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Posted by Jennifer Belissent, Ph.D. on February 3, 2010
A couple of weeks ago IBM announced its 4th Quarter and Full-Year 2009 results. Their Growth Markets Business Unit which includes 140 of the 170 countries that IBM operates in – grew 14% in Q4 compared to 3% decreases in the Americas. For the quarter, Growth Markets represented 20% of IBM’s revenue. For the year, Growth Markets were 19%, up just slightly from 18% of total IBM revenue in 2008. The signs are clear: Growth Markets are growing, even as other markets fell. Much of the success in Growth Markets has come from “Smarter Planet” solutions which are gaining traction among governments, utilities and private sectors.
NOTE: IBM’s growth markets are those that show increased potential for them. They do not equate to emerging markets according to the financial world’s and economic discipline’s definition. But, there is much overlap.
As I have been thinking about the role of “smarter computing” in emerging markets, and the opportunity to “do it right the first time,” several of IBM’s recent wins resonated with me. Increased urbanization across China for example – and last year’s Chinese Government stimulus package – has spurred infrastructure development. While much has been written about the resulting real estate bubble in China, there are other long-term infrastructure investments that will contribute not only to continued GDP growth but also to long term productivity and economic development.
“Smarter cities” that embed intelligence and data analytics across transportation systems, resource management, electricity grids, public health and safety and other municipal initiatives can help local governments to leap frog the traffic congestion, blackouts, crime waves, epidemics and other afflictions that have plagued urban areas throughout history. These initiatives will also encourage civic engagement by providing channels for government officials to encourage and capture public opinion, enabling citizens to provide feedback on and potentially input into government initiatives.
Here are a few IBM Smarter Cities wins from China that are worth highlighting:
China: Kunshan Municipal Government
The Kunshan Municipal Government, CVIC Software and IBM announced a co-operation in Kunshan City, Jiangsu Province. The three parties will jointly set up the smart city strategy solution development center, laboratory and service center in Kunshan Software Park. The solutions will support the implementation of the Smart City solutions covering the areas of e-government, food management, water resources management, smart transportation, public sanitation and health management and city security areas.
China: Shenyang Government
The Shenyang government and IBM have embarked on a major collaboration project in an effort to help the Shenyang city fulfill its vision as an eco-city in China. The collaboration will see investment of RMB $300 million from the Shenyang Government, and will lead to the set up of an IBM Collaboratory in China. It covers areas of eco-city planning, water quality management and pollution control, carbon emission reduction, food safety as well as intelligence and public opinion collection and analysis for city development and environmental protection. Chosen by China’s State Council to be the model city for environment protection and development, Shenyang is committed to fulfilling its environmental responsibility goals. Shenyang, with a population of over 7.5 million, is the capital city of Liaoning province in Northeast China and an important industrial center in China. In the 1980’s, Shenyang was identified by the World Health Organization (WHO) as one of the 10 most polluted cities in the world.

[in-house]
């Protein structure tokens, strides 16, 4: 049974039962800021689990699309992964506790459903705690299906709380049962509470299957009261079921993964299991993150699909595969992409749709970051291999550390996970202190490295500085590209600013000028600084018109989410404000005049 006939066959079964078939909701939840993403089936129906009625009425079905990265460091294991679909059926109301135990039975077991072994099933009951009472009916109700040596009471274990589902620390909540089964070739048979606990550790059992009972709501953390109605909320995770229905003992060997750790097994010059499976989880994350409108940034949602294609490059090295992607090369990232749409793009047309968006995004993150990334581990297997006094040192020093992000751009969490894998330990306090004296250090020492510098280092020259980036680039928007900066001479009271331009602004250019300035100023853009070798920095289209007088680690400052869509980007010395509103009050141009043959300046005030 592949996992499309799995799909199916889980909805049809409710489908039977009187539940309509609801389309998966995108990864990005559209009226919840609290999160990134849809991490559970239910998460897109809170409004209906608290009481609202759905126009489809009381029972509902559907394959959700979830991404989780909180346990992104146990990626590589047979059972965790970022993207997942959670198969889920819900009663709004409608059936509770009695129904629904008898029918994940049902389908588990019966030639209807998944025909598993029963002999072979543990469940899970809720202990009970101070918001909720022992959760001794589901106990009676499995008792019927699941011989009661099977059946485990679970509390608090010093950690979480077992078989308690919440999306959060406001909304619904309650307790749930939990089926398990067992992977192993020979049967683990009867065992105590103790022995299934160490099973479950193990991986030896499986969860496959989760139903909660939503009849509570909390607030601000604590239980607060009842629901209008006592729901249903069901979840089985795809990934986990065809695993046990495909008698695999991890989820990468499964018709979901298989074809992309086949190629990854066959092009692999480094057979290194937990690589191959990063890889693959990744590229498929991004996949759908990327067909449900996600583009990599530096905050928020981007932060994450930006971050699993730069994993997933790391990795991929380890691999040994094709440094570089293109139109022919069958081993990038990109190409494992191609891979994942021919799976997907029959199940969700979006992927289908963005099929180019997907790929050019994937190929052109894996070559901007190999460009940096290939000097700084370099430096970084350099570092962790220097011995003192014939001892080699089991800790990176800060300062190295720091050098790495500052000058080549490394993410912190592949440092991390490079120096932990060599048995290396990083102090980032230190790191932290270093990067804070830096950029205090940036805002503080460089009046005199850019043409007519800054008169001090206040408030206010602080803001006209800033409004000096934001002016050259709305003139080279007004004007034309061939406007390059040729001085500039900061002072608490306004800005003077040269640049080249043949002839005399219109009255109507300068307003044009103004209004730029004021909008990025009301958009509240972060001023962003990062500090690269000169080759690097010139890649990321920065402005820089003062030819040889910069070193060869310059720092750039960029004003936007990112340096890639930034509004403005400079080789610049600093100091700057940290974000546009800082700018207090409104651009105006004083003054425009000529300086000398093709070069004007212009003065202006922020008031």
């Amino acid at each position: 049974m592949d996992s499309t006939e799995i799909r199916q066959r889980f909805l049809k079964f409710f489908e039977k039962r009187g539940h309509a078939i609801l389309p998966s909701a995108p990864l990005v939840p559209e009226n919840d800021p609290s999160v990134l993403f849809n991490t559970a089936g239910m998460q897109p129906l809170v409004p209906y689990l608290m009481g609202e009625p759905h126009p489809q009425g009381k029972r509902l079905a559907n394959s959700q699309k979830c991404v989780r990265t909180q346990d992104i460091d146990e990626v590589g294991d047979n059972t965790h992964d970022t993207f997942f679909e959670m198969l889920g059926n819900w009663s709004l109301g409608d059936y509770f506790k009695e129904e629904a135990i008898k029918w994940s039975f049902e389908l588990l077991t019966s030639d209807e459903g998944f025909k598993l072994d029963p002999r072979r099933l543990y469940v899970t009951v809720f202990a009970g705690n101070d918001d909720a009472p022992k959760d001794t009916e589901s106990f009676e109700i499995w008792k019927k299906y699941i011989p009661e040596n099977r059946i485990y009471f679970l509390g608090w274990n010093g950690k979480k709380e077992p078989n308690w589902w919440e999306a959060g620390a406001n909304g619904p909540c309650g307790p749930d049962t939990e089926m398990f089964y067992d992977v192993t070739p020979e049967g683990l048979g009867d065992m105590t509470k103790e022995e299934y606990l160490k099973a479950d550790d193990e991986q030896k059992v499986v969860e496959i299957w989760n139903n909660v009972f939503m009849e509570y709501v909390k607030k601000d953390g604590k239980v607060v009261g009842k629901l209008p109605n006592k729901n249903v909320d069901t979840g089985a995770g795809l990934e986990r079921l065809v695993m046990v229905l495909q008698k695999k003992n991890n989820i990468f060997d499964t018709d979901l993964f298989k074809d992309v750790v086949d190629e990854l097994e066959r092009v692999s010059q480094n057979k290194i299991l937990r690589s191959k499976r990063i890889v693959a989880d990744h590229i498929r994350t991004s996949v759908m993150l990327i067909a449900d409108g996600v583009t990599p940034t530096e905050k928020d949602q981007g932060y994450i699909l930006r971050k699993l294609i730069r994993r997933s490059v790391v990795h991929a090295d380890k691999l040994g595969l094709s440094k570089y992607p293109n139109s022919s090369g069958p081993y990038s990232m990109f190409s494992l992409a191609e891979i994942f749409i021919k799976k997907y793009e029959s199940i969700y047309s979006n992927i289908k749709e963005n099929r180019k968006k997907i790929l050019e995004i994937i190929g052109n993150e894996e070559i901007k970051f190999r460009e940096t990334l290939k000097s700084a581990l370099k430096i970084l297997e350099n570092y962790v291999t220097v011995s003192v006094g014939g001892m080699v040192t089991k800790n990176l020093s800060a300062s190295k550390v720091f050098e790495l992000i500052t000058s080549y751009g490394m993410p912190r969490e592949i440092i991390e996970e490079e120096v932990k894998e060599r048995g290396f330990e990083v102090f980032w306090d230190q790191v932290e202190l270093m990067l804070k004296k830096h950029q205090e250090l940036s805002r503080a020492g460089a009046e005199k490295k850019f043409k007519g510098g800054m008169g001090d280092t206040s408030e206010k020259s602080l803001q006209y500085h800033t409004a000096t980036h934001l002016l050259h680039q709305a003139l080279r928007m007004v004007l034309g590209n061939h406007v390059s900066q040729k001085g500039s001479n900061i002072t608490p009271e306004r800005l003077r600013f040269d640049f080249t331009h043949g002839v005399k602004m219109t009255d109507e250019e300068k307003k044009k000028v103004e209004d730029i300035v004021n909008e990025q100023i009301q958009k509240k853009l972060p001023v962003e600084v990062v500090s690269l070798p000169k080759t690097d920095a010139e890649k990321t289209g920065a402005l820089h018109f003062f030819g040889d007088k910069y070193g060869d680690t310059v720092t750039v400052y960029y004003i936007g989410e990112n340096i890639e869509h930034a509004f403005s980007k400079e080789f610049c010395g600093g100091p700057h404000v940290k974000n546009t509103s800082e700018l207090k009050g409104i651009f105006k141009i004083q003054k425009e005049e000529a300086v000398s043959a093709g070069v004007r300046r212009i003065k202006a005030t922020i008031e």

China: ENN Group
IBM and ENN Group, an energy provider in China, entered into a strategic agreement where the two companies will work together to provide Intelligent Energy solutions for building smart eco-cities in China. The extensive collaboration includes strategic investment by IBM in ENN’s energy services business, joint development of “Intelligent Energy” solutions and combined efforts to build the industry expertise and skills to serve the energy market in China. In addition, IBM will provide Information Technology infrastructure management and services, as well as application management and maintenance services to ENN. As part of the multi-year agreement, which is also IBM’s largest contract sealed in China in the last 10 years, IBM will leverage its deep expertise in consulting services and enterprise transformation to help ENN reengineer its processes across the company’s core business areas, including corporate strategy, business development and marketing, accounting and financial management, project management and service delivery.
Wouldn’t we all like the opportunity to get it right the first time? Or at least the opportunity to do it again?
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